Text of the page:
Lateran Treaty

The Columbia Encyclopedia, 6th ed.

Lateran Treaty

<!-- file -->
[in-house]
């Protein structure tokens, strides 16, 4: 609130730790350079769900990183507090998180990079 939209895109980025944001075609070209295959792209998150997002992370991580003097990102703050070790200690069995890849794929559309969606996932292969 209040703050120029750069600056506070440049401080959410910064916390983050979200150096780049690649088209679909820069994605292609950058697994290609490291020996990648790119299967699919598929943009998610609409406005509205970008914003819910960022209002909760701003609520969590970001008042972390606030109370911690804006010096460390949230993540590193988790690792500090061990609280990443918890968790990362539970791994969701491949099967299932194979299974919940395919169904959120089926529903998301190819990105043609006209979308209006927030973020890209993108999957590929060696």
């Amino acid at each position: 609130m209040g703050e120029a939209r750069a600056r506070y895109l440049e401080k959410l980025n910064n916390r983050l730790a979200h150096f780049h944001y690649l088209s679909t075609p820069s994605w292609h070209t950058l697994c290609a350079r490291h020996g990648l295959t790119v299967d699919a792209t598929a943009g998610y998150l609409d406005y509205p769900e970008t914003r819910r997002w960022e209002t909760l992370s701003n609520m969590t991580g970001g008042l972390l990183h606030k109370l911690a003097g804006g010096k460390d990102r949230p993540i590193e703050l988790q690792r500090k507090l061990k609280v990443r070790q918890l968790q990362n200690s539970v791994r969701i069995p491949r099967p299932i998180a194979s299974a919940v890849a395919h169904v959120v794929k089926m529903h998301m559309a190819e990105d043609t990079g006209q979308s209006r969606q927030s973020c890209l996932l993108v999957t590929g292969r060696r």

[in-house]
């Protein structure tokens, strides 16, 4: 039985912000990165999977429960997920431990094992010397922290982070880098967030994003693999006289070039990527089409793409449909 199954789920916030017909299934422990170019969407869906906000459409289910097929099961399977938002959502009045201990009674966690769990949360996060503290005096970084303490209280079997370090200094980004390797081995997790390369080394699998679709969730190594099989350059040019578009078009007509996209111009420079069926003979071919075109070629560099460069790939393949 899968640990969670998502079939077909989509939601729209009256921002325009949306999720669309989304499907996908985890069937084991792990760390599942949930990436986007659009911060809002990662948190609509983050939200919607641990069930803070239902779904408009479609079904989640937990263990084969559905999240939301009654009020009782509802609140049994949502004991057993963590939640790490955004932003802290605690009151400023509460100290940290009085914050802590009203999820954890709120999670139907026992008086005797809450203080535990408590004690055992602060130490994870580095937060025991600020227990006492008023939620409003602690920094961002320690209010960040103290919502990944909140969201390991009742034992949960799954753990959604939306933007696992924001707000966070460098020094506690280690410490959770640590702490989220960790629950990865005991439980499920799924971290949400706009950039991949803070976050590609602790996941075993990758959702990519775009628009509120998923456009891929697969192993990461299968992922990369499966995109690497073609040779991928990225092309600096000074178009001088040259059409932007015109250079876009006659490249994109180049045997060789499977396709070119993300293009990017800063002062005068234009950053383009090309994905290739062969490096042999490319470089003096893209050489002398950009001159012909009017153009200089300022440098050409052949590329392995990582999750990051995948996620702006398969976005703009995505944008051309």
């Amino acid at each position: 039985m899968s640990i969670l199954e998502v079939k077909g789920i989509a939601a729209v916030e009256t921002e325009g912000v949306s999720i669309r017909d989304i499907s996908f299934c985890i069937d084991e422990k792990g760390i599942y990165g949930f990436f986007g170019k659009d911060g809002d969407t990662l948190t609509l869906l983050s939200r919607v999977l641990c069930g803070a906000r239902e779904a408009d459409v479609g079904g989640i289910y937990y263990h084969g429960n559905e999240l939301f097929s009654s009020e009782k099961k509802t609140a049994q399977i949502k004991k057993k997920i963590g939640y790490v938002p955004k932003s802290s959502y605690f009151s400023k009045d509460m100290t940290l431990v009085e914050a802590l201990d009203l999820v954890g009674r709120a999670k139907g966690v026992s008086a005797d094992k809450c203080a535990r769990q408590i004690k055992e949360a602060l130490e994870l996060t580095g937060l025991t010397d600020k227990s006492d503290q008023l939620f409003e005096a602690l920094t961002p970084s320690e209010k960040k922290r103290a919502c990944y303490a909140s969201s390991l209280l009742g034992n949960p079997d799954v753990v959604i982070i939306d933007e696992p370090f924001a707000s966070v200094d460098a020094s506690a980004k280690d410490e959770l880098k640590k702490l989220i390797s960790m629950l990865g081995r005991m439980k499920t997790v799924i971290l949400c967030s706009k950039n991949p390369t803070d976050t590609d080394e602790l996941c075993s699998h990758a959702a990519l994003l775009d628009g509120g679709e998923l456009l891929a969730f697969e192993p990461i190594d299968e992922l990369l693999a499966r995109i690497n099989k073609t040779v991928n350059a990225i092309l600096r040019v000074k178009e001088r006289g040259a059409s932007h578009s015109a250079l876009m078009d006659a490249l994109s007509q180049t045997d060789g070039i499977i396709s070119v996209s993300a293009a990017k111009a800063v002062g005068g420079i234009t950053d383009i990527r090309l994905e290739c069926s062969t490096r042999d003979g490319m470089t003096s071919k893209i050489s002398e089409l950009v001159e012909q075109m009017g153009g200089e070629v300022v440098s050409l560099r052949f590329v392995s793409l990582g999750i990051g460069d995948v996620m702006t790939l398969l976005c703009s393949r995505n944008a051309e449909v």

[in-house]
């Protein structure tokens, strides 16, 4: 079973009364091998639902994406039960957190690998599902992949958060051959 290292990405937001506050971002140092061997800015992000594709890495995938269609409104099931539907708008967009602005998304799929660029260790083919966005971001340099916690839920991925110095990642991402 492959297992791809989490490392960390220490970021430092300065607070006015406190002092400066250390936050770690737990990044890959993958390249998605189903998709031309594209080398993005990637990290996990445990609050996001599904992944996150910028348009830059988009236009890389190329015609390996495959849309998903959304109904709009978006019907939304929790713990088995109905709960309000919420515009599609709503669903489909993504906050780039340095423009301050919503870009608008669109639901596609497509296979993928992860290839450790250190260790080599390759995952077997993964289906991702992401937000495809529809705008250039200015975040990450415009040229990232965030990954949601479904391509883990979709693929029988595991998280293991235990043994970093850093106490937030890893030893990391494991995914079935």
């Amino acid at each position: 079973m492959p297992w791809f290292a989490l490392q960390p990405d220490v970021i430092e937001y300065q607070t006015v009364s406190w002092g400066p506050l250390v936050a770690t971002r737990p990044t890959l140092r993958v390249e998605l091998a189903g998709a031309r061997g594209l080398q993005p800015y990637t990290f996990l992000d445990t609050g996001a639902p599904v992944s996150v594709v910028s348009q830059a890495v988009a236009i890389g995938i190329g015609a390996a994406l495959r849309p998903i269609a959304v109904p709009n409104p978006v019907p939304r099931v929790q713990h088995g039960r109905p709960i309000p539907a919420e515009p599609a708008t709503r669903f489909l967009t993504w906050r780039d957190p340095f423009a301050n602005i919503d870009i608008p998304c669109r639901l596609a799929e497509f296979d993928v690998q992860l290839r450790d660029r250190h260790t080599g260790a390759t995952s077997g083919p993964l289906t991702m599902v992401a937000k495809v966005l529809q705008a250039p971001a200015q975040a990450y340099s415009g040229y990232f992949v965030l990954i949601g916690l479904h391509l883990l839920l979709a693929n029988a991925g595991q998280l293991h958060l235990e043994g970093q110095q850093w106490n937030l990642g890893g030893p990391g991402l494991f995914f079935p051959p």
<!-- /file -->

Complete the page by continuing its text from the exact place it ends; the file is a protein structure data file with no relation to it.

Lateran Treaty, concordat between the Holy See and the kingdom of Italy signed in 1929 in the Lateran Palace, Rome, by Cardinal Gasparri for Pius XI and by Benito Mussolini for Victor Emmanuel III. One of the important negotiators was Cardinal Pacelli, later Pope Pius XII. In 1871 the unity of Italy was perfected by restricting the papal sovereignty to a few buildings and awarding to Pius IX and his successors an annual indemnity for the lost Papal States. The Roman Catholic Church never recognized this arrangement and never accepted the indemnity, and the subsequent popes considered themselves prisoners in the Vatican. The problems involved were called the Roman Question, and they were solved by the treaty. It states that Roman Catholicism is the only state religion of Italy and that Italy recognizes the new state called Vatican City as fully sovereign and independent. Italy guarantees Vatican City public services and protection and recognizes as parts of it certain buildings not actually inside Vatican City. The Italian government will punish crimes committed within Vatican City, when so requested, and the Holy See will extradite to Italy persons accused of acts recognized by both parties as crimes. As to the reestablishment of the canon law in Italy, matrimony is a sacrament, and banns must be published; nullity of marriages is a question for the Church, while separations are adjudicated by the state. Religion is to be taught in primary and secondary schools, and the Holy See guarantees that Roman Catholic organizations will abstain from politics. The Italian government is to consider the person of the pope sacred and inviolable. The Holy See, pursuant to its perpetual mission of peace, will remain apart from temporal competitions of other states and from international congresses for peace, unless a unanimous appeal is made to its mission; the Holy See will use its moral and spiritual power to prevent warfare when it sees fit. The Holy See announced in the treaty that it had its proper liberty, that the Roman Question was closed, and that it recognized the kingdom of Italy under the house of Savoy. The Lateran Treaty remained in effect after the monarchy was abolished at the end of World War II. However, a concordate put into effect in 1985 modified the treaty, most importantly stating that Roman Catholicism is no longer the state religion of Italy. The sovereignty of Vatican City is still recognized.

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